Jun-23-22  Olavi: It is shocking that such a player wastes his time during such a tournament doing such videos. It is a sad day for chess. Well, old farts like me always long for the good old days, but honestly, it's not good to have interviews after each game.
Jun-23-22
Premium Chessgames Member
  Sally Simpson: Hi Olavi,

From one old fart to another ('cept I smell sweeter because I got bottles of aftershave and deodorant for Father's Day.)

It will be part of the contract when accepting an appearance fee you have to attend the interview. I recall a few fines in the past including Carlsen storming off when he lost to the Russian 'who must not be named' in a world final in 2016.

I too find them toe curling, especially if the player concerned has just lost.

Nakamura is doing this in his own time, it takes a few minutes, it is his way of letting off steam and self analysis.

(There will also probably be few $'s attached, you have to sit through a couple of ad before he pops up.)

Jun-23-22  Z free or die: <Olavi> I have a different take on <Naka>'s videos, but I can understand your take...

We do live in the age of tv, video, streaming, vr, ... what's next??

Here's my mixlist (oh the irony!)...

https://www.youtube.com/watch?v=UFH...

https://www.youtube.com/watch?v=ubX...

(Hat, tv baby, who shot ya bob?)

Semi-related:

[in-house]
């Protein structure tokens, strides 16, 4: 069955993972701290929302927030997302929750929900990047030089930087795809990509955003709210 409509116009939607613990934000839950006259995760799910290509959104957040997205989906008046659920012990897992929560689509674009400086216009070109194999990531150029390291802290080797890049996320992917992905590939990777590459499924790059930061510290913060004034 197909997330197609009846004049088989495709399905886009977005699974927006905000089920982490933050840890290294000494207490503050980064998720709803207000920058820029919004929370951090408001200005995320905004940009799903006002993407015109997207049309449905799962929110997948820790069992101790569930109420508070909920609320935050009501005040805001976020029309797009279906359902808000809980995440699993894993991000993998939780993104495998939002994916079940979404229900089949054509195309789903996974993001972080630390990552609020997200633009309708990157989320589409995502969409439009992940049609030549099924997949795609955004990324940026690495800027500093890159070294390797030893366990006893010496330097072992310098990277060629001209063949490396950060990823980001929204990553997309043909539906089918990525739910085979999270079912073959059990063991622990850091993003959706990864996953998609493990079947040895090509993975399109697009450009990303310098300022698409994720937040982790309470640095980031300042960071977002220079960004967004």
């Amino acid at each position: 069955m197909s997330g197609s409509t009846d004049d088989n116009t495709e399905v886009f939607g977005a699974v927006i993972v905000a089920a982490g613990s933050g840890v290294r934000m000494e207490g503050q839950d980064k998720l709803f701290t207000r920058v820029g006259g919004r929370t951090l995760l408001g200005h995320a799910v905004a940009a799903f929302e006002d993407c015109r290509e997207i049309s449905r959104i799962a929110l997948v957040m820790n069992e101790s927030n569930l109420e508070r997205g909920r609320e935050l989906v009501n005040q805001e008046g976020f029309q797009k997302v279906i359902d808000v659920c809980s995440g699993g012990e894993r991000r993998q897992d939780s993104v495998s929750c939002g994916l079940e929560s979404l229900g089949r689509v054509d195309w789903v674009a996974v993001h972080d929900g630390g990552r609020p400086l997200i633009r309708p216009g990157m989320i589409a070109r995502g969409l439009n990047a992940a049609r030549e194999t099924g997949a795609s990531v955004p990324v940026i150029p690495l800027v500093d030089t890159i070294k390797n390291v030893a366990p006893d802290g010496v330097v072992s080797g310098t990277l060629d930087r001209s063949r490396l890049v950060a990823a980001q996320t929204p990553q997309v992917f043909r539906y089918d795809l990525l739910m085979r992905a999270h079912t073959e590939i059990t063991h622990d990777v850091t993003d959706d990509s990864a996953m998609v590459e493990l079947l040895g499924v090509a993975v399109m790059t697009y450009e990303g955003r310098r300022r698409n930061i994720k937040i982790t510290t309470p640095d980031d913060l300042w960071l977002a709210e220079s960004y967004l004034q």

https://www.youtube.com/watch?v=mxt...

Jun-23-22
Premium Chessgames Member
  saffuna: <Nakamura is doing this in his own time, it takes a few minutes, it is his way of letting off steam and self analysis.>

I agree with this. Every player is different, and Nakamura believes this helps him, gets rid of nervous energy. How is it different than taking a walk around the lake?

Maybe doing such a high-energy video right after the game ends may be his way to deal with the game and then let go of it, prepare for the next game.

Personally I really enjoy them, though I constantly have to hit pause and replay to figure out what he's explaining.

Jun-25-22
Premium Chessgames Member
  whiteshark: <Olavi> Well, the year is 2022 and Nakamura has an audience of millions rooting for him*, who briefly get his thoughts here in fifteen minutes. This is in contrast to all the previous candidates, who had to ponder in the privacy of their own rooms.

*https://www.hollywoodreporter.com/b...

Jun-26-22  saturn2: <saffuna Personally I really enjoy them, though I constantly have to hit pause and replay to figure out what he's explaining.>

One can also reduce the speed to 50 or 25 percent.

Me I enjoy very much his puzzle and blitz videos. His ability to calculate and comment at the same time is great. Compared to Carlson's blitz videos I think Nakamura calculates more and quicker whilst Carlson is more strategic and finds the right move without so much details. - Just my impression. Both are great.

Jun-26-22
Premium Chessgames Member
  saffuna: <One can also reduce the speed to 50 or 25 percent.>

Sounds like a plan. Thanks.

Sometime I'd like to see Nakamura and Seirawan analyze together. Seirawan chooses every word with such care, getting out maybe one or two sentences per minute, while Nakamura produces an unbroken torrent of words.